The storming of the US Capitol on January 6 underlines the extent of the challenge Donald Trump leaves to his successor, Joe Biden: to rebuild North American leadership globally and bridge the deepening divide between urban and rural areas in the United States.
During Trump's tenure, much of the opposition to both his domestic and foreign policy was led by cities. One of the most controversial measures of his administration was to withdraw the United States from the Paris Agreement, which sets common goals to reduce carbon emissions and fight climate change. And so the mayors of 400 North American cities – including Los Angeles, New York, Seattle, Boston, Chicago and San Francisco – announced that they would maintain their original plans and goals. And indeed they continued to move in that direction. These so-called "climate mayors" are a bipartisan network of local leaders working to combat climate change.
Now, just weeks after the United States' exit from the Paris Agreement became effective, Biden has appointed John Kerry as his special envoy on climate change and declared that one of his priorities will be to return to the accord. To achieve this, he will build on progress achieved by these mayors’ international commitments, in a new demonstration of the growing influence of city diplomacy at global level. One important organisation supporting greater urban climate commitments is the C40, a group of 96 cities around the world that represent a quarter of the global economy, and is led by Buenos Aires and Bogotá in Latin America. The agreements, alliances and networks woven by cities in recent years provide Biden with a platform to revitalise US global relationships.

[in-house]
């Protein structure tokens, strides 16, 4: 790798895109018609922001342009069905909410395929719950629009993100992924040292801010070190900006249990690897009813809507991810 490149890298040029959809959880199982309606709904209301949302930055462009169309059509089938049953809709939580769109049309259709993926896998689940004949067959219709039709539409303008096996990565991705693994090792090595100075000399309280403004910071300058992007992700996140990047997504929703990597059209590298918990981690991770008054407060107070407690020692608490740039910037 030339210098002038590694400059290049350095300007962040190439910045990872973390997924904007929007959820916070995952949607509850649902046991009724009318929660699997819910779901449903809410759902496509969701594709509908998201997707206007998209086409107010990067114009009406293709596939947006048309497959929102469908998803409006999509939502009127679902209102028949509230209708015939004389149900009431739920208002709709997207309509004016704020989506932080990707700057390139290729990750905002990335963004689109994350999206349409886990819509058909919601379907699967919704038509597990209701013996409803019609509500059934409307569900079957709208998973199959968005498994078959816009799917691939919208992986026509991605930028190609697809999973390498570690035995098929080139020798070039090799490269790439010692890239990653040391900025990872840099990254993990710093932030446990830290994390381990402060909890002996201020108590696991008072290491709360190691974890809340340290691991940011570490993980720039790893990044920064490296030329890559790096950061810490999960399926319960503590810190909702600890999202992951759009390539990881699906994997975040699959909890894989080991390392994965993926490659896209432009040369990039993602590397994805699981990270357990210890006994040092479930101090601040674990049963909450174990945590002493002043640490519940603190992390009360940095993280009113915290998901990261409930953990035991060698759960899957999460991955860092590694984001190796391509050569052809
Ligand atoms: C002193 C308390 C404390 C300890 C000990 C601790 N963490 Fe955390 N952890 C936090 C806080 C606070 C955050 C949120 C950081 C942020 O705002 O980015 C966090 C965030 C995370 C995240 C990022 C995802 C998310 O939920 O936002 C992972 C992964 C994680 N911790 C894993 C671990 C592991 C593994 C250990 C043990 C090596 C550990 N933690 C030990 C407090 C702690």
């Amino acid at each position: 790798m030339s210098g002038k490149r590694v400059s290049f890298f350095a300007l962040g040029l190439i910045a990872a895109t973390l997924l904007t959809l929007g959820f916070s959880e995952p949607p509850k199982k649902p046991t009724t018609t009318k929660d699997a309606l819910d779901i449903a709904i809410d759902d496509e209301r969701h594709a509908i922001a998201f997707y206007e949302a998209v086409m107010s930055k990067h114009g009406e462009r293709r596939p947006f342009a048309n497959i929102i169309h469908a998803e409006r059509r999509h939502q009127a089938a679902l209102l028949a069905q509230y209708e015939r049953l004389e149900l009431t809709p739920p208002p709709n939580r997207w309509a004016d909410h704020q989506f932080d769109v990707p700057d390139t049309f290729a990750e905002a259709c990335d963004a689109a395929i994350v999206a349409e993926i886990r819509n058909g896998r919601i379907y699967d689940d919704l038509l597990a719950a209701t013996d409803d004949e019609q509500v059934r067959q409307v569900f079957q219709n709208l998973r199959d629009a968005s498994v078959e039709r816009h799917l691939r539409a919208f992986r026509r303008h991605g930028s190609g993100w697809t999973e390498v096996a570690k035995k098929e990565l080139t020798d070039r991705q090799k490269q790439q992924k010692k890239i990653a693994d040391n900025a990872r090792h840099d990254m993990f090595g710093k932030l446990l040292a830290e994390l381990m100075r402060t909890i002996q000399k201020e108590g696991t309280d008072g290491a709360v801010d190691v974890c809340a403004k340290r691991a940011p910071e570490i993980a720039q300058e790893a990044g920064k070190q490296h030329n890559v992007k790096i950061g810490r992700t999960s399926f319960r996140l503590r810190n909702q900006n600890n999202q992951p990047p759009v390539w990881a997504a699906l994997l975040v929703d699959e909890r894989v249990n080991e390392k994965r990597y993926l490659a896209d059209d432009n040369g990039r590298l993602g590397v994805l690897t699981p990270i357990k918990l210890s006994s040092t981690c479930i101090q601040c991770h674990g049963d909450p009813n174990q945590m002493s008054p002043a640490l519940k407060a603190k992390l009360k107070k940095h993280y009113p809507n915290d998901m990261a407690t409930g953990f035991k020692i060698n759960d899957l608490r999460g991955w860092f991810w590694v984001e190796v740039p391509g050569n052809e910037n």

Biden's Cabinet picks also reflect the weight city agendas will have: Boston Mayor Marty Walsh as Labor secretary, South Bend Mayor Pete Buttigieg as Transportation secretary, and Rhode Island Governor Gina Raimondo as Commerce secretary. The announcements were celebrated by the Conference of Mayors, a non-partisan organisation that brings together leaders of cities of more than 30,000 residents. A few weeks ago, Eric Garcetti, mayor of Los Angeles, current president of the C40 and one of the most active climate action leaders, confirmed that he had turned down a position in Biden’s administration to continue to manage his city and control the pandemic.
In an eminently urban world, global cities have become key players in the development agenda, leading on urgent issues like climate change, gender equality and inclusion. Biden will rely on them to outline the priorities of his government. Garcetti himself recently said that “the on-the-ground experience of mayors, whether on issues of climate change, immigration, gender, racial equity, Covid-19, or beyond, can help inform more effective and just national policies. The Biden administration should take note.”
Cities across the world are bridges between the local and the global, and the influence of subnational diplomacy extends beyond cities themselves. Agreements between cities have been shown to be critical for international action on issues like climate change and gender equality, and they are increasingly a means to influence the design of global commitments that impact relationships not just between cities but between nations themselves.